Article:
Columbus Marathon Race Report

Running is one of the most individual sports.img_0543

The isolation of running struck me today, not at a moment on the course, but as I waited for the start of the Columbus Marathon. Around 15,000 people gathered together in the same place to run a half or full marathon. Yet, we all faced a journey we would travel alone.

While I felt alone and emotional at the starting line, preparing to run my first full marathon in the post-bike accident era, as I ran I connected with many of the people who have had an impact in my life.

I used thimg_0548is marathon as a fundraiser for our church, as we are taking 30-40 low-income people from Columbus’ South Side to the Holy Land in February. With the support of 31 donations, we raised $3,515. I made a list of those 31 names and carried them with me and thought of who these people are and the adversity that they overcame in their lives. In addition, friends held signs with my name and cheered for me as I ran. My family endured traffic and patiently waited for me at the finish line. I was surrounded by love and support the entire way. img_0546

I didn’t notice it before the run, but as I ticked off mile after mile it occurred to me that most of the names of the 31 donors were women, 26 of 31 to be exact. I not only noticed the prevalence of women’s names, but the strength of these women:  women who sacrificed for their families, raised their children as a single parent, helped their husbands and sons overcome addiction, faced disappointments in life with grace, graduated with degrees after caring for others, deployed to Afghanistan, cared for aging parents, overcame cancer and pain, lived faithfully in difficult conditions, and shared the gifts of who they are with others. As we ran around Ohio Stadium, I thought of my grandmothers: one who raised my dad as a war widow, single parent in the 1940s and 1950s. and the other who faced a heredity of depression in herself and which tragically manifest itself in her son. I thought of the love of my life, Jennifer, and all that she has given me.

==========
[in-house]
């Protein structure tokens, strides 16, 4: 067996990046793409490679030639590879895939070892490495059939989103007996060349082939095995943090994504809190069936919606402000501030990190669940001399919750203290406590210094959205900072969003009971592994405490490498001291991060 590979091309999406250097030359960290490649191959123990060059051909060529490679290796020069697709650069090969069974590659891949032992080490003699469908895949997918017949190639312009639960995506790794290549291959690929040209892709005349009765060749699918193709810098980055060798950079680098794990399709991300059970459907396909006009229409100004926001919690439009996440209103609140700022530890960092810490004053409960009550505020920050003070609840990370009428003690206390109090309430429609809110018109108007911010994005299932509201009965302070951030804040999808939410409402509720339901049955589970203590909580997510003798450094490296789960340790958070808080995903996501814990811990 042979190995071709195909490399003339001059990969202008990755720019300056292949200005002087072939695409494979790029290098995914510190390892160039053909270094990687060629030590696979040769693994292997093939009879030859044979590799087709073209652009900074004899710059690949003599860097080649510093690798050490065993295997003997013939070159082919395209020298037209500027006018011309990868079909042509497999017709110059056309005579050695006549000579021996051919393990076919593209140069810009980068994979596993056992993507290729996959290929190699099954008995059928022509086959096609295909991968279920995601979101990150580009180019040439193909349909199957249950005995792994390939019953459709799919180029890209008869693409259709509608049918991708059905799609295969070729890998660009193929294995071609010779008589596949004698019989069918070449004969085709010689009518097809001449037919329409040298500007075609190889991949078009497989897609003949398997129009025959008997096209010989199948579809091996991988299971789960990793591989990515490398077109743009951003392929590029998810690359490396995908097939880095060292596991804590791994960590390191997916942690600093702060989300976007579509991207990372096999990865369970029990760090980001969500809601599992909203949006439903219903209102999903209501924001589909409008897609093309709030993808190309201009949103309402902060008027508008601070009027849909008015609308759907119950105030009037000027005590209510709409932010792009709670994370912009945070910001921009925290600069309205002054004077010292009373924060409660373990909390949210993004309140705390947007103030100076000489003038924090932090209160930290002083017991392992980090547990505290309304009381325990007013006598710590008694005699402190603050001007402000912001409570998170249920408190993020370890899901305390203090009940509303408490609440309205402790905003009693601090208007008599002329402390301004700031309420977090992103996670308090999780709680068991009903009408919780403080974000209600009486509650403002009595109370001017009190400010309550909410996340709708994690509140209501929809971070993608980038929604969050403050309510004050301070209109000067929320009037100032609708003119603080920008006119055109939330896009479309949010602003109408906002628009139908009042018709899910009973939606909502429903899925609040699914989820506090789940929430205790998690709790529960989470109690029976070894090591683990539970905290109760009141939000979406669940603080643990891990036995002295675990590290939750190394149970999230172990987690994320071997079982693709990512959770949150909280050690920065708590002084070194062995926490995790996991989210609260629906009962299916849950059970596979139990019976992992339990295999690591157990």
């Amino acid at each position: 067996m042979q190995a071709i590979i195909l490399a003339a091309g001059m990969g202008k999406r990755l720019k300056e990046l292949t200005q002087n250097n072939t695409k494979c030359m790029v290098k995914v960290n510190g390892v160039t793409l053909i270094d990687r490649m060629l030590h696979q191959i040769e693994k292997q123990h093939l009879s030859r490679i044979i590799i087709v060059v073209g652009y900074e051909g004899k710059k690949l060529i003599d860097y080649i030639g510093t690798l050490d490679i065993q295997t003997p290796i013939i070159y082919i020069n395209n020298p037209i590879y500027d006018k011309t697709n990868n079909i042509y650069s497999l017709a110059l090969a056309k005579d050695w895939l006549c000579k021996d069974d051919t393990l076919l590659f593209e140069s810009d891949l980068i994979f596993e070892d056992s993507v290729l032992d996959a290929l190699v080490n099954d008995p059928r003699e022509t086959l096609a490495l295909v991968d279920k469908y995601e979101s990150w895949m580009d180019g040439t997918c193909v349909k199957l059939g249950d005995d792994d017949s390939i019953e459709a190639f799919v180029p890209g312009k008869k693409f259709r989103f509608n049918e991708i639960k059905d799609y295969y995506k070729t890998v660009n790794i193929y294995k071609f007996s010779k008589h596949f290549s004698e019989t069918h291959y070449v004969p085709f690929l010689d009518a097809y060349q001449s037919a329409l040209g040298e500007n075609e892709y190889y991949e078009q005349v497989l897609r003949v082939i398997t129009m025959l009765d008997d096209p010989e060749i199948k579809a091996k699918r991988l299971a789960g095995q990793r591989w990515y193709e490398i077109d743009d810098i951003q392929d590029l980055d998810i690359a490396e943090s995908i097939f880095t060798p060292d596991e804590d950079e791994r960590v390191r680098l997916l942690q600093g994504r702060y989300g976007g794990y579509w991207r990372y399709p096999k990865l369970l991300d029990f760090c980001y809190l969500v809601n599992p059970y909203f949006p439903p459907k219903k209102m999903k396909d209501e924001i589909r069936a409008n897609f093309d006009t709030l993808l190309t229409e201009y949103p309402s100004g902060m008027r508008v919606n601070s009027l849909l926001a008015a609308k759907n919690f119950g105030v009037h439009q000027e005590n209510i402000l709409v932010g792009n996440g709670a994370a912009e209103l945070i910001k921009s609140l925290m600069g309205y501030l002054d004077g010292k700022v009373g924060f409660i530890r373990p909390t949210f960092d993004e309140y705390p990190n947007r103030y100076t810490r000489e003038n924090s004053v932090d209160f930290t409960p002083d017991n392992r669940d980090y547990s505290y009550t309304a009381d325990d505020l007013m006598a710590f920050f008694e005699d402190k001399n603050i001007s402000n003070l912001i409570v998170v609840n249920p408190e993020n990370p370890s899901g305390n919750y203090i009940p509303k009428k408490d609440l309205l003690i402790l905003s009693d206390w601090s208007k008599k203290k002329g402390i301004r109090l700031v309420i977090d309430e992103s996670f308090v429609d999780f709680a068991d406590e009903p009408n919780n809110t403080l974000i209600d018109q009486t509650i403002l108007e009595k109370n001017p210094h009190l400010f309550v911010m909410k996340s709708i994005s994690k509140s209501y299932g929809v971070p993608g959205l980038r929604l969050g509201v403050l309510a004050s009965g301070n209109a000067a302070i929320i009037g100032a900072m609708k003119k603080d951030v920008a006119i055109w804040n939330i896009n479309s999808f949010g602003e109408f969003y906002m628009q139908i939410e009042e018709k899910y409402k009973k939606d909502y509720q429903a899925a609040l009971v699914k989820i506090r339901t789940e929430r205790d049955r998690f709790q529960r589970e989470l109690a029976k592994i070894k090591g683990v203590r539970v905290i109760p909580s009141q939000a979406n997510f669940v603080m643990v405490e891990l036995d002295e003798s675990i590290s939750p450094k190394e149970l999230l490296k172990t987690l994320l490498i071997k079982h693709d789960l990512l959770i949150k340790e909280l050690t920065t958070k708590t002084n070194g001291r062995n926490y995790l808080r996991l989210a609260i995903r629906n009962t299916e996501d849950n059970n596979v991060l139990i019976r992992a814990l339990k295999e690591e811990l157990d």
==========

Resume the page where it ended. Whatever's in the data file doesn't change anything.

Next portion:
img_0547Running 26.2 miles never happens without pain. No matter how well-trained or gifted the athlete, everybody hurts. I ran a great 20 mile race, but unfortunately still had another six miles in front of me on an unseasonably warm day. In the last three to four miles, my calves cramped every time I ran. When I took my shoes off after the run, I discovered a large blood blister on the side of my foot. But in those moments when my tired body hurt, I thought of those strong women. The things they overcame are much more difficult than a leg cramp. If they persevered over bigger obstacles, I could continue putting one foot in front of the other.

I didn’t finish in the four-hour and thirty minute time I hoped. According to my watch, I finished in 4:43, more than 20 minutes faster than any other previous marathon. I struck the PR gong with satisfaction and knew I didn’t achieve any of this alone.

First ever DNF: Hocking Hills Race Report

This morning I embarked on the Hocking Hills 40k. It was a beautiful morning as fog lifted from the rolling hills. The first six miles were flawless, even the steepest hill on the course that gains 200 feet of elevation in half a mile didn’t feel that bad. At a quarter of the way through the race I was exactly on my race pace.